Parents say it is obvious something isn’t right.
“I thought she had schizophrenia or severe mental illness,” says Kelly, a mother in Maryland who asked that we not use her last name to protect the privacy of her 7-year-old daughter, Maggie, who has PANDAS. “It was rapid-onset OCD, and then we were spending our entire life trying to keep her from jumping out of cars, hurting herself, biting us, and losing her mind.”
“There is something medically wrong. There isn’t a finger to be pointed. There are questions to be asked and answered,” adds Ali Claypoole, whose son, now 9 years old, first showed PANDAS symptoms at the age of 6. “Our world is turned upside down, and from where I am, it’s almost like parents are more informed than the doctors. I find the civilian community is much more understanding, interested, and willing to learn about this than the medical community. It makes me mad.”
More research is now being done.
In a 2017 large-scale study of key parts of the PANDAS theory, researchers looked at 17 years of data out of Denmark and found that young patients with a positive strep test had higher chances of having of mental disorders, especially OCD and tic disorders, compared with those without a positive strep test. Non-strep throat infections also carried a higher chance of these types of mental disorders in children, although it was less -- perhaps pointing to the chance that other infections can trigger the symptoms.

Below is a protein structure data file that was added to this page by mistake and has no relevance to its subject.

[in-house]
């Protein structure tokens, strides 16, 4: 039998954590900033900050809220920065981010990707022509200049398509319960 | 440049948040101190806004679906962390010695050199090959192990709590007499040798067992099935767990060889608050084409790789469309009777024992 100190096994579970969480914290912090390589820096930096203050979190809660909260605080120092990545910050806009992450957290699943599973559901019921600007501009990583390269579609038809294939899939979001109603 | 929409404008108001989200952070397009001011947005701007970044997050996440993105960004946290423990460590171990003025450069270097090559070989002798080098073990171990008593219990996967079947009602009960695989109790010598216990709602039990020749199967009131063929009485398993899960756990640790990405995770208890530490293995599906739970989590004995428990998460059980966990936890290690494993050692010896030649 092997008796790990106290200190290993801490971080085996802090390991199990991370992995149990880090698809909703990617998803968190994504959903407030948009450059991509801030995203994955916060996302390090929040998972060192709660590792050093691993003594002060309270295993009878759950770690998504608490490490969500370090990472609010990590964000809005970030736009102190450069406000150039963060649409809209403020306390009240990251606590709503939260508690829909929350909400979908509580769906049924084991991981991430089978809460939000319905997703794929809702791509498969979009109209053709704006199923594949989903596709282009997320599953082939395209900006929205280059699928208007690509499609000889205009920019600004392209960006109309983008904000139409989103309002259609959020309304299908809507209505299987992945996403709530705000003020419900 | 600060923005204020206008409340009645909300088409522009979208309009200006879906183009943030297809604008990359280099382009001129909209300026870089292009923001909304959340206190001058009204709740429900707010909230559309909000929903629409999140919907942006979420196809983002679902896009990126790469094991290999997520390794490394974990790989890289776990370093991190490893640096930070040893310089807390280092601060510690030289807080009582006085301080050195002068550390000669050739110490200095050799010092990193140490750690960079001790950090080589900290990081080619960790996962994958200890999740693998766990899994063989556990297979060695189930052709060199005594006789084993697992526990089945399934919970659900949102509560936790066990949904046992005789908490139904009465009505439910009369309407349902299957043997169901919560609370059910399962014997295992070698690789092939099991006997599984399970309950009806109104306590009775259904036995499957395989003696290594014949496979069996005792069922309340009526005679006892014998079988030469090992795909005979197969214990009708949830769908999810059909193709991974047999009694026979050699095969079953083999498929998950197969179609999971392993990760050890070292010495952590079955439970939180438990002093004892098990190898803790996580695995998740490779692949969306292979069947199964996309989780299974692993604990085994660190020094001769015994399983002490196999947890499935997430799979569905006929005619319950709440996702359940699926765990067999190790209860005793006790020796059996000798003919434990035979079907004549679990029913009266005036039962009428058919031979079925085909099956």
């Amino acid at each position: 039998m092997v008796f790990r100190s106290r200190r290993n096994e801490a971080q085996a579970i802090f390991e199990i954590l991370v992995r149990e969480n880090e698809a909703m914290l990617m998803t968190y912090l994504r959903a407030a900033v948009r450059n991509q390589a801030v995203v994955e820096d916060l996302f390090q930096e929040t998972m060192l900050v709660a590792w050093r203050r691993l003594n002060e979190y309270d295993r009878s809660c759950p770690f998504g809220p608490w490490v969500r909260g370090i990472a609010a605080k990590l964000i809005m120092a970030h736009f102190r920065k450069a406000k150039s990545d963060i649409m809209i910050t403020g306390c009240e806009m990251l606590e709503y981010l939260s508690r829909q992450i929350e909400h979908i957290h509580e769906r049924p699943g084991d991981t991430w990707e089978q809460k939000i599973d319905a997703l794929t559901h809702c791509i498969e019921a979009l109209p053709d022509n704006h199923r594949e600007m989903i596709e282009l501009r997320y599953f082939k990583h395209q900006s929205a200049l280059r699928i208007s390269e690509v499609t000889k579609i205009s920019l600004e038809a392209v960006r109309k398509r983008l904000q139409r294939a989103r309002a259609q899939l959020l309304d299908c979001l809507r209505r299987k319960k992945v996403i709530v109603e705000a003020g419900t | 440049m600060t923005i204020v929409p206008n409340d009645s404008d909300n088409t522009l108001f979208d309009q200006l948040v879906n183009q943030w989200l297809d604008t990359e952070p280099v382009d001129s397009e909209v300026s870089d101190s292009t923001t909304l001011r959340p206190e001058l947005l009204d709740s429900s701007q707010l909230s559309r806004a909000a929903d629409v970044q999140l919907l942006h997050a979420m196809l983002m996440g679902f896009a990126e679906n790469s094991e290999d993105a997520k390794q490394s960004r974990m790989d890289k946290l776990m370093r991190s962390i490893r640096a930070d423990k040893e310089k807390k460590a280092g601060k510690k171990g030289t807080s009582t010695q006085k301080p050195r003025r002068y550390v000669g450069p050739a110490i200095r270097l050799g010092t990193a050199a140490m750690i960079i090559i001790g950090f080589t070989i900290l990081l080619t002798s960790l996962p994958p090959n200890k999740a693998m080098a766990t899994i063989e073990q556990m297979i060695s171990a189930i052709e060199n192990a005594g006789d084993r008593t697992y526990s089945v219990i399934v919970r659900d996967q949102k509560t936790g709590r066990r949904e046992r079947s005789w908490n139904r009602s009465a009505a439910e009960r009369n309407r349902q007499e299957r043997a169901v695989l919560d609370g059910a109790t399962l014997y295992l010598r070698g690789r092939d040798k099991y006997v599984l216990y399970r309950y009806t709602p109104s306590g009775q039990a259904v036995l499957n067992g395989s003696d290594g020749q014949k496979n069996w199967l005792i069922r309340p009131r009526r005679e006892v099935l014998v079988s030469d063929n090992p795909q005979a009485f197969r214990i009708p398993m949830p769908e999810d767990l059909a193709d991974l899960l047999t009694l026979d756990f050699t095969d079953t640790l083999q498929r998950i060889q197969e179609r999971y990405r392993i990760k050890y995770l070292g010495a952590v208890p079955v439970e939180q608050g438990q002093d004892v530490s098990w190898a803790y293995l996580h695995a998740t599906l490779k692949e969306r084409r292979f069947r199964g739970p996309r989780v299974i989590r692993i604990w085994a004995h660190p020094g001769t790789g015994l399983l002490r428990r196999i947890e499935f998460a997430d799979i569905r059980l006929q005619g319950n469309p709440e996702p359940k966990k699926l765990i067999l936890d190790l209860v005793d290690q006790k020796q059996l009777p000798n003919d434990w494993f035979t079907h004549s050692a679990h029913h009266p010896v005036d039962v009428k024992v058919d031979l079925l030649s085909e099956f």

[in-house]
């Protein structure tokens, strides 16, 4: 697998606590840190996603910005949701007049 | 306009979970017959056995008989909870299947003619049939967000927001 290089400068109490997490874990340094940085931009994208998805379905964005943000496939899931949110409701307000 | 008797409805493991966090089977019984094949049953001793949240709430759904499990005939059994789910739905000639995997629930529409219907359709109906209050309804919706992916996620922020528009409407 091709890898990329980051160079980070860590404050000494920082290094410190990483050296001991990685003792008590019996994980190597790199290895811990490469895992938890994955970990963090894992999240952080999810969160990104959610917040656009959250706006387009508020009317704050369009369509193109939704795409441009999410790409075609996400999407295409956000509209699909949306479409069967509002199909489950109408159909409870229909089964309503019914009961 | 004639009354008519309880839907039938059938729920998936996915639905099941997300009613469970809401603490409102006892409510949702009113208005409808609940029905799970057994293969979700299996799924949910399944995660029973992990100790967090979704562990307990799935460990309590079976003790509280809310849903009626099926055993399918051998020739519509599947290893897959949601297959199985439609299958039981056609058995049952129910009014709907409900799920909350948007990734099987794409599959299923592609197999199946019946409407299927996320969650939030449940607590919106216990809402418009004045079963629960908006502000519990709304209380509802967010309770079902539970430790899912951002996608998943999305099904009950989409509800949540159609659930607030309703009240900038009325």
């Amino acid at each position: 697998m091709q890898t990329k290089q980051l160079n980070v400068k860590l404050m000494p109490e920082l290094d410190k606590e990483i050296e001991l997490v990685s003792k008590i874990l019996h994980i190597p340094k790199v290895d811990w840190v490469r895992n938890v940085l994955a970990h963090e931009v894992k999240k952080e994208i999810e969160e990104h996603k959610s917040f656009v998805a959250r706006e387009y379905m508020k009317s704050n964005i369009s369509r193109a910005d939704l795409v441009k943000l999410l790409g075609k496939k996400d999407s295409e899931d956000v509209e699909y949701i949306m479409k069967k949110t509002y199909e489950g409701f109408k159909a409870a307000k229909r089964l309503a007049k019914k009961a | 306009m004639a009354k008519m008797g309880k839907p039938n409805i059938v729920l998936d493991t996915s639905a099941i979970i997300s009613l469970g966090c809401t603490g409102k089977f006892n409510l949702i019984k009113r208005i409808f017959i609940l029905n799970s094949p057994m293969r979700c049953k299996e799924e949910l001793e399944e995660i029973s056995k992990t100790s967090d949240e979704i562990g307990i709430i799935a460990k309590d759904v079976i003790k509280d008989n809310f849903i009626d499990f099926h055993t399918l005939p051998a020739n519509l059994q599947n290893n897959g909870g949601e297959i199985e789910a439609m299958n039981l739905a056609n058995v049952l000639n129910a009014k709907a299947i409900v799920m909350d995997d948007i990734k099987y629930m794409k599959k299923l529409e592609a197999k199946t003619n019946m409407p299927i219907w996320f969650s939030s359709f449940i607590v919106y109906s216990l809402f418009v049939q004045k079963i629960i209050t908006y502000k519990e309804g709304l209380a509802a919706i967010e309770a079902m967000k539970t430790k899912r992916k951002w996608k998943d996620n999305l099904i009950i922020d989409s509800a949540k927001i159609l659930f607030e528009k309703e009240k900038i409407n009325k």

In 2016, Dritan Agalliu, PhD, an assistant professor in the Department of Neurology at Columbia University Medical Center in New York City, published a study showing that immune cells produced in the nose after multiple strep infections appear to be the culprit for the disease. These cells enter the brain via the nerves that are responsible for the sense of smell, and they damage the blood vessels and synapses in the brain.
Agalliu says this research helped explain a crucial step in the disease: how antibodies that the body makes to attack strep or other infections cross the blood/brain barrier in these children and attack parts of their brain by mistake; similar to what happens in other autoimmune diseases of the brain, like multiple sclerosis.
The NIHM recently awarded Agalliu nearly $2 million to keep studying the disorder. He says it should be called post-streptococcal basal ganglia encephalitis, or inflammation of the brain. He’s also doing research funded by a private donor, looking at genetic chances of having the disorders to understand why a small number of children who get multiple strep infections are prone to get the disease.